Starting a brand new way of teaching and learning can be daunting, it’s a good idea to have a practice before you start. Consider offering your students a free 10-minute taster, so they can get used to playing and communicating online, positioning their learning environment and instrument, and making sure a parent is aware of how the lessons will be coordinated. Here are some things you should check in advance with your students:
There is no need for your students to have exactly the same set up as you – it would be unrealistic to expect them to buy professional equipment, or indeed to invest in other computer equipment in order to take instrumental lessons. In practical terms, they will use whatever device they already have prior to starting online lessons, likely without any peripheral equipment. It is important to understand and respect this. Choose a platform that works for both of you and walk through set up or send instructions.
Where the lesson takes place
It is a good idea to ask that the student finds one relatively quiet, but not isolated place (ie. Not a bedroom, or a room with closed doors) for the lesson to take place each time. Establishing a routine for this space means that you can maintain a sense of purpose and intent, and that the rest of the family understands the need to be respectful of the time.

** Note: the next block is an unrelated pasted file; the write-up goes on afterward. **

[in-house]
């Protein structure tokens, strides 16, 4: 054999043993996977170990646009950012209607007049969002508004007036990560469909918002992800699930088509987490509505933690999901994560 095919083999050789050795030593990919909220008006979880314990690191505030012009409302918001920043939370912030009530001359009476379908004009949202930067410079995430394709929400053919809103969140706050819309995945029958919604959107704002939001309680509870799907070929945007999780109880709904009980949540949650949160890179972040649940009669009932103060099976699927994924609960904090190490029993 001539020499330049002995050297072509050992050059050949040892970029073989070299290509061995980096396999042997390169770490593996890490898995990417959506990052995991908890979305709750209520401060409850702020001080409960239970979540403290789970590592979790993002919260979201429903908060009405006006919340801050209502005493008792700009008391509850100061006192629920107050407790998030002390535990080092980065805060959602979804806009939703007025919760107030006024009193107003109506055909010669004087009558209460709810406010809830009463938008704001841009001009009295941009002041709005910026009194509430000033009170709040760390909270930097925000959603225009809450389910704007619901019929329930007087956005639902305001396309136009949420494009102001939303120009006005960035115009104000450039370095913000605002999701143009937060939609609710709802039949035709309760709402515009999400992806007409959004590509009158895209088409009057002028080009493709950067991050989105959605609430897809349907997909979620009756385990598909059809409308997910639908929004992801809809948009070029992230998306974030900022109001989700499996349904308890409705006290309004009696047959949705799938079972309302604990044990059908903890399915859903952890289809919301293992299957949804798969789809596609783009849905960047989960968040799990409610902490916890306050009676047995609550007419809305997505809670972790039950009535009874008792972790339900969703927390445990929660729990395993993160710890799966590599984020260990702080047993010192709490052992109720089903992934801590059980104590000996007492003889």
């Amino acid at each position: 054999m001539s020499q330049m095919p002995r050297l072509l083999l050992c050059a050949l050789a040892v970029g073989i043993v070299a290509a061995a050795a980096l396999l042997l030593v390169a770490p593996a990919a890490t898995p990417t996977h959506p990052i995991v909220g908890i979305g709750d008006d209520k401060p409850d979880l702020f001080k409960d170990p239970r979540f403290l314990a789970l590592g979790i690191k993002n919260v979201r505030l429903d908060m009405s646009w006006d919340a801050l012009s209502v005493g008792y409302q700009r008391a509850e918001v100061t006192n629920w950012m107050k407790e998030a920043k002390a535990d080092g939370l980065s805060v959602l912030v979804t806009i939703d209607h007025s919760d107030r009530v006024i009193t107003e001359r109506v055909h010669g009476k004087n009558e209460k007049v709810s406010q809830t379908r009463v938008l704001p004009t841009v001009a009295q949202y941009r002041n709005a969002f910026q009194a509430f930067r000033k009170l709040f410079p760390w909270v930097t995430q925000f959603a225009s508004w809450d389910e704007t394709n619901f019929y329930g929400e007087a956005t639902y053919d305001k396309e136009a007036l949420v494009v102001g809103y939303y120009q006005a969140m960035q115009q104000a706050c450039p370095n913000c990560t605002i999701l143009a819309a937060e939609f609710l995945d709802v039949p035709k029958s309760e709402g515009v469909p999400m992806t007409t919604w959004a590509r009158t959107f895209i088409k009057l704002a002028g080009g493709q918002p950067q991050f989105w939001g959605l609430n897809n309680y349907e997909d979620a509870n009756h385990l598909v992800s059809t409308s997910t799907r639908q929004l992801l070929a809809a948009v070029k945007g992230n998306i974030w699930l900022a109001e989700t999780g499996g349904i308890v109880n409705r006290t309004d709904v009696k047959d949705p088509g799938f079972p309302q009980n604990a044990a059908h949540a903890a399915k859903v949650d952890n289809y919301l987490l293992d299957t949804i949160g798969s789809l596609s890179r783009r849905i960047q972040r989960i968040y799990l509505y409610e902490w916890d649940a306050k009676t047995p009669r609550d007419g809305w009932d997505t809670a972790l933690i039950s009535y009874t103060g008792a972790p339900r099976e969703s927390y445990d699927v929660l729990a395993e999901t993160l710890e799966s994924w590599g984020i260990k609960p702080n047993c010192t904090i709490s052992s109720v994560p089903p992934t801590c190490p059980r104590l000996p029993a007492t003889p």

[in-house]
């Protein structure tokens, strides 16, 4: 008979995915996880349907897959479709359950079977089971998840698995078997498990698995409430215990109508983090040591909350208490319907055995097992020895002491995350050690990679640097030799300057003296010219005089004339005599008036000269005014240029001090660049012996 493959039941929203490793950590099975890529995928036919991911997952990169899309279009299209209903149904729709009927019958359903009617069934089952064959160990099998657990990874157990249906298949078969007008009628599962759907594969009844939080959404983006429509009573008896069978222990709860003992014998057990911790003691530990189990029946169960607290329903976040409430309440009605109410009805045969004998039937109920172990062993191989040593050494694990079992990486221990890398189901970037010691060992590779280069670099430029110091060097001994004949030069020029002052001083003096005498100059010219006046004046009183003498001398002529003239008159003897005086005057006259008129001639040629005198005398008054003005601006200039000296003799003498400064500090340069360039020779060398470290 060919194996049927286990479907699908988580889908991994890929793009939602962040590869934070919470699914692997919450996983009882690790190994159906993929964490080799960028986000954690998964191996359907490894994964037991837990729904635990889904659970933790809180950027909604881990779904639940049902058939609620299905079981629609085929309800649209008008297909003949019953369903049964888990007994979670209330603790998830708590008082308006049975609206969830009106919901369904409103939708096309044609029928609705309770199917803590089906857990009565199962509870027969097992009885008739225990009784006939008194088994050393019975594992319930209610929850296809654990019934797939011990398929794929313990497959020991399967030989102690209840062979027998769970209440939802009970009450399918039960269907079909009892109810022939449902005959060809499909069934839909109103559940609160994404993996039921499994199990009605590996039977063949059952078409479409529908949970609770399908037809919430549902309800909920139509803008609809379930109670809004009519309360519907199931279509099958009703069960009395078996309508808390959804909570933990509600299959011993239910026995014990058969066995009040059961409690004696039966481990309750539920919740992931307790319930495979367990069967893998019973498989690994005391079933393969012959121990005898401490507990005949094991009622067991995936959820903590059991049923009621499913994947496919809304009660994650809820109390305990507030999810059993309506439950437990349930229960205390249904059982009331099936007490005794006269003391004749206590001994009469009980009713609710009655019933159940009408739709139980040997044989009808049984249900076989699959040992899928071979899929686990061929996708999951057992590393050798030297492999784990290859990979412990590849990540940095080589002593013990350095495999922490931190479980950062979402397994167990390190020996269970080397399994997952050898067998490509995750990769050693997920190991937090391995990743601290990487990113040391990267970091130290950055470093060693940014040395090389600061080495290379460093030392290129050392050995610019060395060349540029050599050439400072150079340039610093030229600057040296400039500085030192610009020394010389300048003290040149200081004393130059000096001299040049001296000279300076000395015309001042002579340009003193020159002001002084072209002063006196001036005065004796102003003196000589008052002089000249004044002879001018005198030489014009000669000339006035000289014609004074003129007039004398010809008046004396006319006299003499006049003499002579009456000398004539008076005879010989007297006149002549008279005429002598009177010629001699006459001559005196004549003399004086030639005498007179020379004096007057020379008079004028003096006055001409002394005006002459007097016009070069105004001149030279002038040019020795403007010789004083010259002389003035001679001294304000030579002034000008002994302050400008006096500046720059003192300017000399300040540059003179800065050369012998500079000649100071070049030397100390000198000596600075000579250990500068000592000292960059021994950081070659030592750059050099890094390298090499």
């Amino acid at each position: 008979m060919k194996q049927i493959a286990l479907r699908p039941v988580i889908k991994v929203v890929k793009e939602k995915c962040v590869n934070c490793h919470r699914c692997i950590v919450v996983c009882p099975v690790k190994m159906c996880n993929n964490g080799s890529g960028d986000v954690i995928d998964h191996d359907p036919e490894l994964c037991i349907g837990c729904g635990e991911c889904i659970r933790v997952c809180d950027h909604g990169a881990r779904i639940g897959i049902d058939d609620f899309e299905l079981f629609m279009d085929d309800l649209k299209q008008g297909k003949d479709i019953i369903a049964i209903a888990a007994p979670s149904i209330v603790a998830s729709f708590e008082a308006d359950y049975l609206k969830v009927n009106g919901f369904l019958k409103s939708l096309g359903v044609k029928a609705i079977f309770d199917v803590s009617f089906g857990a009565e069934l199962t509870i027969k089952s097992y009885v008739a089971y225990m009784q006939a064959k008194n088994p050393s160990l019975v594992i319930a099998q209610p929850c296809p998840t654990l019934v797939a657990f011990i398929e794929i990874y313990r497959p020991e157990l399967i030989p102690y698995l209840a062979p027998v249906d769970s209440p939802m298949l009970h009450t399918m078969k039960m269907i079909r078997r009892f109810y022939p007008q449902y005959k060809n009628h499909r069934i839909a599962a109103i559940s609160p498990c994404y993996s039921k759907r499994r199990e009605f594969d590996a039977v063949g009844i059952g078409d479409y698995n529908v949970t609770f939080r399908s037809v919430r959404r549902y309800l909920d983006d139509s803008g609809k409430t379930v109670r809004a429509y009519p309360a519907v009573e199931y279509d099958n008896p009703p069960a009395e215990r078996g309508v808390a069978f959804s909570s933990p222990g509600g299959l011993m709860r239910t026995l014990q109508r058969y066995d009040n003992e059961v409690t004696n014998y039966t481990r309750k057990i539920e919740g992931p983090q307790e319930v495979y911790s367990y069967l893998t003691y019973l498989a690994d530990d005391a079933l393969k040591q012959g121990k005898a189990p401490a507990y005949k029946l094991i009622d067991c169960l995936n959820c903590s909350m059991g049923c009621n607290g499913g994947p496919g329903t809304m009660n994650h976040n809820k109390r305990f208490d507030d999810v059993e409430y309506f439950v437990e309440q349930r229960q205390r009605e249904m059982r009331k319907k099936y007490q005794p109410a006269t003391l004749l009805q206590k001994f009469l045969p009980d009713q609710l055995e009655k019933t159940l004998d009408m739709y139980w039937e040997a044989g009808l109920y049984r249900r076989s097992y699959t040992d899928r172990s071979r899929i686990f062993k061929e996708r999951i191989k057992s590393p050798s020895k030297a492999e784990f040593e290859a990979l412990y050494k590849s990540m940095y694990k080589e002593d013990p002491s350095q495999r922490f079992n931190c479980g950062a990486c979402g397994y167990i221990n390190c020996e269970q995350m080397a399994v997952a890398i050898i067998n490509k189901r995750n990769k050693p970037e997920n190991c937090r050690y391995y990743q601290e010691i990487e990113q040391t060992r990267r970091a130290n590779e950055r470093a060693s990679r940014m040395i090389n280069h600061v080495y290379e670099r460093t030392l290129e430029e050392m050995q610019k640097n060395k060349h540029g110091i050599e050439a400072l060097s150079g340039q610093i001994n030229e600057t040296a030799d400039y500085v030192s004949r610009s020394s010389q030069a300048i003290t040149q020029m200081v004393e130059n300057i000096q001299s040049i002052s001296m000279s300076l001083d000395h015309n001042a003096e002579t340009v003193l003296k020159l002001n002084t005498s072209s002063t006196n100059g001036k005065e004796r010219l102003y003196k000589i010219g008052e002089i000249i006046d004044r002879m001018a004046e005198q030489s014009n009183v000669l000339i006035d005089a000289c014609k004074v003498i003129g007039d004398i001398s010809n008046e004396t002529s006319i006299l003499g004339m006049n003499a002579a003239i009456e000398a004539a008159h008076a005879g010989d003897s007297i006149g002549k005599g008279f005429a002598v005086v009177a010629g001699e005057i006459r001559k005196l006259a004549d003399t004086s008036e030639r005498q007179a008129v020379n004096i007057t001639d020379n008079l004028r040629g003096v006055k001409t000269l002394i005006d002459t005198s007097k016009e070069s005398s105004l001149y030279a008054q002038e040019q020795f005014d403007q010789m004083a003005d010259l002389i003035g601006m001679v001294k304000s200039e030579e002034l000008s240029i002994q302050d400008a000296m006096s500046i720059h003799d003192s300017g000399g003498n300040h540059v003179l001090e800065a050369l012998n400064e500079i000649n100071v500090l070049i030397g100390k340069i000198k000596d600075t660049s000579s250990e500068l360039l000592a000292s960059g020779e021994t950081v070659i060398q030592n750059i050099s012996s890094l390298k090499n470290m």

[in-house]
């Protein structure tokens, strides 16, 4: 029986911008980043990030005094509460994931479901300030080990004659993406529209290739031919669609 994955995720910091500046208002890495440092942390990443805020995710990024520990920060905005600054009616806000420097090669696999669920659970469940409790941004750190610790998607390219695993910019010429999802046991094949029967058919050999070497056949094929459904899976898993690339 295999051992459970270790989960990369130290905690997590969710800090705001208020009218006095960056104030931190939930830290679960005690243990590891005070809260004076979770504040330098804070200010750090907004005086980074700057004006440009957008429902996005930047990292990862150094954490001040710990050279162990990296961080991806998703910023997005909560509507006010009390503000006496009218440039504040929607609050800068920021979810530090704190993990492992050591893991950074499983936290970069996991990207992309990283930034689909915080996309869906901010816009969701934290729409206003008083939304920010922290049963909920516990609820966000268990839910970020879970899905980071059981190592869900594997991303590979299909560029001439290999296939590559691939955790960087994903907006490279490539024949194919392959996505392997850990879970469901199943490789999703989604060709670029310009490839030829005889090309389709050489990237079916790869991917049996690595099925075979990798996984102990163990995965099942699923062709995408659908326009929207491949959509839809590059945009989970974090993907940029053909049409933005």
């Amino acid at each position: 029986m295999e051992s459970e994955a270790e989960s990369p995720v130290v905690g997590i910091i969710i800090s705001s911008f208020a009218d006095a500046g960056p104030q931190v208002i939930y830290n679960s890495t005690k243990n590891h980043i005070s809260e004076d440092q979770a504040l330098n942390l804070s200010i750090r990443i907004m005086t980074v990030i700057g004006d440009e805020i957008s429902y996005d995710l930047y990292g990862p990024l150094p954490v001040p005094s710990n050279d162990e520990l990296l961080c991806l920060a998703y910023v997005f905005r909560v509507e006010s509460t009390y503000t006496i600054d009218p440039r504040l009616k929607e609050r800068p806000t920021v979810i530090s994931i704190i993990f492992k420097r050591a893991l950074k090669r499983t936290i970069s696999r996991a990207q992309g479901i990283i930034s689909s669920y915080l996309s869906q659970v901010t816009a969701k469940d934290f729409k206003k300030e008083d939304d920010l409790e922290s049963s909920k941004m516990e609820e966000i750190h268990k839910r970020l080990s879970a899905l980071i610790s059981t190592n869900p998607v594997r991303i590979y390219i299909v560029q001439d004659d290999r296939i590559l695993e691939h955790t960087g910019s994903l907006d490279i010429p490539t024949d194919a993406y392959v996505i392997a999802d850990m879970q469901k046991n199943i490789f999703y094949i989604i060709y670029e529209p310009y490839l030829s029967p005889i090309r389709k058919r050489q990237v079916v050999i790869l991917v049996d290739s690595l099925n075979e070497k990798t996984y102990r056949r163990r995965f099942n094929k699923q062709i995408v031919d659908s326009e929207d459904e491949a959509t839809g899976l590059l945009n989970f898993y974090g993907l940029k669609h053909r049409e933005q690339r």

Just as you should be professionally presented for your online lessons, so should your students. Make sure you establish this expectation before you begin lessons.
Make sure you collect the correct contact information for the student (and where the student is under 14 this should be a parent or guardian’s contact information) so that when you send the link to a lesson video meeting the student can access it. You can use apps such as Calendly or Google Calendar to do this for you. Allow for a little set up time between lessons so you don’t waste time.
Role of the parent.
It is important to establish from the start that parents are aware of how lessons will be conducted, and can be on hand at the start of lessons to make sure the setup is correct, but feel confident to ask them to enable you to communicate unhindered during the lesson so you avoid interruption.
It is a good idea to send ahead all files, music, accompaniments, etc that can be sent in advance. Make sure you go over with your student how they are going to access sheet music or activities that are also on screen. In some situations, it may be helpful to have a second device such as a mobile or tablet to do this, if the student doesn't have access to a printer.
If you are self-employed, we would strongly recommend that you write up instructions and policies for your online teaching practice ahead of starting lessons. There is excellent guidance for doing so from the Musician’s Union and ISM.
Photo Credit: Kyle Arcilla